CS: Jasmine and Coconuts: South Indian Tales . I love this book because I wrote it with my husband and many South Indian friends. It helps to introduce a rich part of India to many readers who don’t know much about the south. I like the balance of stories, cultural material, photos, and my husband’s drawings. I’m also pleased that it helps rural development in India since half of the royalties support People for Progress in India.


Q: Who are your favorite authors/storytellers?

CS: My main focus in my writing is on Asia and on storytelling. So my favorite authors and storytellers are often Asian: I love the poems of Rabindranath Tagore, the stories of Miyazawa Kenji, and the work of Japanese writer/storyteller Matsuoka Kyoko. I also greatly admire many Asian storytellers, including the late T. S. Balakrishna Sastrigal from India and Honda Kazu, a Japanese teller I often work with.


Q: Where do you get ideas for books?

CS: Most of my ideas come from my research in the United States and Asia, my storytelling work, and from Asian friends and family. I’ve been privileged to meet hundreds of Asian storytellers over the years, who have told me many tales—a number of these stories and experiences also find their way into my books. Two of my books include my own original stories, which are often inspired by a folk toy or even a piece of recycled paper!
Ideas for the stories I tell come from a wider range of places: From memories of growing up, from tales my relatives and friends told me, from books, from my travels, and from my imagination.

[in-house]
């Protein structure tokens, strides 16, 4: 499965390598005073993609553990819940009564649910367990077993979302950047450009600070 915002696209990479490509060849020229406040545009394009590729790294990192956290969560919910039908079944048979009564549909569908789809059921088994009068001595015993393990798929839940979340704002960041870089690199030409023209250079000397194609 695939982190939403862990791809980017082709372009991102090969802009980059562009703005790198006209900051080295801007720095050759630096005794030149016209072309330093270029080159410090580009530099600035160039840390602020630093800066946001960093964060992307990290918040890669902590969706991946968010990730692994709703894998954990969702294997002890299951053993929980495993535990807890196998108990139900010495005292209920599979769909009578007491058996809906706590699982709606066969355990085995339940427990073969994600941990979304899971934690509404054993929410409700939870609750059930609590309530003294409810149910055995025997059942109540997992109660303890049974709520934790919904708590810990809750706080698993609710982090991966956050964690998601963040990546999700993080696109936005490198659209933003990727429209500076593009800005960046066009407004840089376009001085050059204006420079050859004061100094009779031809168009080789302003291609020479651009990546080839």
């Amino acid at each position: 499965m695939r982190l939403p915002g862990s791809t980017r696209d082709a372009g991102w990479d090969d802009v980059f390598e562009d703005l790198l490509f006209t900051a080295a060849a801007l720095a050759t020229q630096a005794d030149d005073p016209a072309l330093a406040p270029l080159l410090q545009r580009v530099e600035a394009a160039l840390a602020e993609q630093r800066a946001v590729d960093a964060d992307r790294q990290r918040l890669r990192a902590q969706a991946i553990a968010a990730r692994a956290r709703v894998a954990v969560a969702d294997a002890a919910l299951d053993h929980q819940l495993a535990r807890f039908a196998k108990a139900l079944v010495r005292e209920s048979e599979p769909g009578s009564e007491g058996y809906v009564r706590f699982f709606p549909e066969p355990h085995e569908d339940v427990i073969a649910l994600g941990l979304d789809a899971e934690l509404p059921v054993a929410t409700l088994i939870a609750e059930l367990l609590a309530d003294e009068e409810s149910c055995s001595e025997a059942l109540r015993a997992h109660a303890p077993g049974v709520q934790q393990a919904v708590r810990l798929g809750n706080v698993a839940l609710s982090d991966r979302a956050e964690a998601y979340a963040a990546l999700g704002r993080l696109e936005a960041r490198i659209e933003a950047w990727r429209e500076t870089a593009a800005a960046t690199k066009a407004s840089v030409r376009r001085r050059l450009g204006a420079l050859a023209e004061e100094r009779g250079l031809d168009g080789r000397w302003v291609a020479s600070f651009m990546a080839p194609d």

Q: What are you working on now?

CS: I’m collaborating on a book about Korea for teachers to help them use art and folk tales to explore that rich land. I’m also finishing a book of easy-to-tell multicultural stories that are in fun forms like chains and riddle tales. I have several manuscripts on Asian humor, ghosts, and more that I hope to polish up. In my storytelling work, I’m developing more bilingual programs with Honda Kazu and deepening my repertoire of Asian tales for upcoming work there. I also spend time updating my Web site to give students more ideas for their writing and telling.


Q: What tips do you have for aspiring storytellers?

CS: Choose a story that appeals to both you and your audience. Find stories that share your strengths. If you are funny, try tales that show off your timing and humor. If you act well, choose a tale with scope for mime and characterization. Those with a talent for voices can find tales with juicy character voices, and those who play an instrument can weave music into a tale. If you can draw, use that talent to make a good prop, and if you are shy and quiet, try a good, scary tale.
Learn the plot of the story in the best way for you, by using techniques that appeal to your learning styles: acting it out, repeating it, drawing it, outlining it, mapping it, or tape recording it.
After you know the plot, then add interest to the story. Make sure you have fine details and descriptions, decide if you want to add character voices or pauses. Consider using a prop or perhaps a song in the story. Practice a simple gesture or two that makes the story come to life. Put everything together and make sure that the story is the right length and has a good, strong beginning and ending. Then try it on a friend or family member. Practice it several times until you feel comfortable and then tell it to more and more listeners. Have fun!